When I was a kid, Ed Emberley's Make a World was a library book that my younger sister and I monopolized. One of us would check it out, and keep it for as long as possible, renewing it for the maximum number of times allowed. Then the other would grab it before the librarian could put it back on the shelf, and repeat the process.
We did this for years. I am really surprised my parents never bought us a copy, but to their credit, they remembered this and bought my daughter a copy when she was about 5 years old.
Ed Emberley teaches that if you can draw a few basic shapes (circle, square, triangle, lines, dots, and a few numbers and letters), you can draw anything that you can imagine. From building a heart shape from two circles and a triangle to more complicated things like castles, dragons, and even the Canadian flag, Ed shows how easy it really is.
But it's not "just a drawing book"...it's a whole lot more. It's a child's first technical how-to manual. It sets them on the right path for acquiring the skills needed to self-educate.
Image by Austin Kleon via Flickr
It's really good for teaching kids how to follow step-by-step instructions, especially ones that contain no text...a skill that will come in handy later in life if they have to build IKEA furniture.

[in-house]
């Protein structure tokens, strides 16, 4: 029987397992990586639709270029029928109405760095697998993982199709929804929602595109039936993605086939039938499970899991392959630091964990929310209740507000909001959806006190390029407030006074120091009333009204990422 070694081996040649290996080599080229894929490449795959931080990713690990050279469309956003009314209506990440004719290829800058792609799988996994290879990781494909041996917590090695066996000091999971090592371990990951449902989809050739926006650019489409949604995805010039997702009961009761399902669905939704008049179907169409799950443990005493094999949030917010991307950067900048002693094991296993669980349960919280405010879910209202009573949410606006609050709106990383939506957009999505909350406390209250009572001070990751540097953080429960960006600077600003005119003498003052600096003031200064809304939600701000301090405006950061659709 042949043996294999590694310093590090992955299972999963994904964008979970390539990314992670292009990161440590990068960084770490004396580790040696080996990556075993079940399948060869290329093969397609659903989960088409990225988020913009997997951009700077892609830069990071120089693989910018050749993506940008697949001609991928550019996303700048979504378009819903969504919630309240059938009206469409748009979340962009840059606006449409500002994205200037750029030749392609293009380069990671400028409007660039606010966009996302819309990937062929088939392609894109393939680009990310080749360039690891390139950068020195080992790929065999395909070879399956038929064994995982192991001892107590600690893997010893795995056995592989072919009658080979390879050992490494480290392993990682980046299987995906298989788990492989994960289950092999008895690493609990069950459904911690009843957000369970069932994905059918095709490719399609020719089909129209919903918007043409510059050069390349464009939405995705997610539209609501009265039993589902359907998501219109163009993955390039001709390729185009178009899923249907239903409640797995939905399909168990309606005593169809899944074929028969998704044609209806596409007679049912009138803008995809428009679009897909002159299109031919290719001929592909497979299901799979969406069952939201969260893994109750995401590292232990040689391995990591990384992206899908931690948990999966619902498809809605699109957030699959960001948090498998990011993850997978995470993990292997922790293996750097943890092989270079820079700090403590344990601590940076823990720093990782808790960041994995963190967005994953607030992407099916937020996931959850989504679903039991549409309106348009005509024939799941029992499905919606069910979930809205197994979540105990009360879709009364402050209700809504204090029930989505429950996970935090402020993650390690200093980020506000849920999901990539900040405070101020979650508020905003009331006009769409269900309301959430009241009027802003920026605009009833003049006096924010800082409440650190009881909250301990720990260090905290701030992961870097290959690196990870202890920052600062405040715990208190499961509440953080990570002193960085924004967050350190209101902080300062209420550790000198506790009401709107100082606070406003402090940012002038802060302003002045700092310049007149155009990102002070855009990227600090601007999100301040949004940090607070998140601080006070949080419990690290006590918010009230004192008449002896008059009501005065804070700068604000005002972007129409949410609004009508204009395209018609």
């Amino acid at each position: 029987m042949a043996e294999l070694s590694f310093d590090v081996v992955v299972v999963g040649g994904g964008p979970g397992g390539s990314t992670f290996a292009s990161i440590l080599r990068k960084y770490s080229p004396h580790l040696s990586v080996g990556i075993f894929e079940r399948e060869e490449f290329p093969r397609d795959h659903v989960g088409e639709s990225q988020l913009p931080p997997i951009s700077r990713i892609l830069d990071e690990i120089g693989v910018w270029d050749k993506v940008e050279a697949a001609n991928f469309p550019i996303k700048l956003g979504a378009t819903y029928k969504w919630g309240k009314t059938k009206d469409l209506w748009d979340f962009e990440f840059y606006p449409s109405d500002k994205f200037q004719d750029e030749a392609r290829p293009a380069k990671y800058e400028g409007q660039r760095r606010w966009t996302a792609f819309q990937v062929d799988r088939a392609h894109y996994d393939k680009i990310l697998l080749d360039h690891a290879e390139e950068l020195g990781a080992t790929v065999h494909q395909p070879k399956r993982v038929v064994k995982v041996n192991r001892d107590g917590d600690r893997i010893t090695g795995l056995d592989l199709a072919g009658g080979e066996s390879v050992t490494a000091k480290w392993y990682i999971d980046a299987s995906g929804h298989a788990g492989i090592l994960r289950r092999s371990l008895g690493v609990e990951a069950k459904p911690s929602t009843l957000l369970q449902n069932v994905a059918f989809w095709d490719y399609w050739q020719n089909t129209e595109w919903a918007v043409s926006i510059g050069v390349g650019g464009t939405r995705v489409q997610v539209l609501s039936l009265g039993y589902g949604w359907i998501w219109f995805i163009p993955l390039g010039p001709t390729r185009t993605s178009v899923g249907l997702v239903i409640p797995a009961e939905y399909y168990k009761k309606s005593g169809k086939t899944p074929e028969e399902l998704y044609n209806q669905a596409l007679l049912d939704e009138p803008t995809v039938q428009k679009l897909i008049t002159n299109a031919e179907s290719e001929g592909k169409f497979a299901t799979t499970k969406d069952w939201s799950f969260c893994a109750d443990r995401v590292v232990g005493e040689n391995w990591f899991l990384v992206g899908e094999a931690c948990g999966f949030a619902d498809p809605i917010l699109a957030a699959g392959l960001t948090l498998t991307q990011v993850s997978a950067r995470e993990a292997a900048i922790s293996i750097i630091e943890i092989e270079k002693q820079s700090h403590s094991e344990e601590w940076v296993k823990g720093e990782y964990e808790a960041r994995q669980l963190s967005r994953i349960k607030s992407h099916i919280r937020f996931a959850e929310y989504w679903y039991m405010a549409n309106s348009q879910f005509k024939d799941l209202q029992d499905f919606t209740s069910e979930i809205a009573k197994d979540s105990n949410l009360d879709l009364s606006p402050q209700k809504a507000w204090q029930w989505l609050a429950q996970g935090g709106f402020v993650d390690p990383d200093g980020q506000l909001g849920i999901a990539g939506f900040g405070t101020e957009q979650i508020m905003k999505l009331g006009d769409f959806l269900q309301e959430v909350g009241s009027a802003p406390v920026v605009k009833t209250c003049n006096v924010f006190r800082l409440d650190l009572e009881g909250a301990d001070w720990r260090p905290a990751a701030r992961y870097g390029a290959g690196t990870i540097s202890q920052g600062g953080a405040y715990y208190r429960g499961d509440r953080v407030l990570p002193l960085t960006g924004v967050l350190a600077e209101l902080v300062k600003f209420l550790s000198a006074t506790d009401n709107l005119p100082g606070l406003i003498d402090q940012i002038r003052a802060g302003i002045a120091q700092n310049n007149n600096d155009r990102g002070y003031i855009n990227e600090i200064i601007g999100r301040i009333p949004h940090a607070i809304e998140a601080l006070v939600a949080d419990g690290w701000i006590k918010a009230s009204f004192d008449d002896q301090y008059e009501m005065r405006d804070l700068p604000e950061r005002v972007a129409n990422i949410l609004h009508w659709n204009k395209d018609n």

It also teaches a valuable life skill by changing how you look at the world. It teaches that anything in life that seems too complicated and hard to do, is made much easier when you analyze it and break it down into much simpler parts. The earlier in life a child learns this, the more doors will be open to them, and the list of possibilities greatly increased.
It's not enough to tell a child that they can accomplish anything in life that they set their mind to. They need to be taught how, and this book is a great place to start.
Purchasing this book through my Amazon affiliate link will not increase your price and is a great way to show your appreciation to me for introducing you to this book.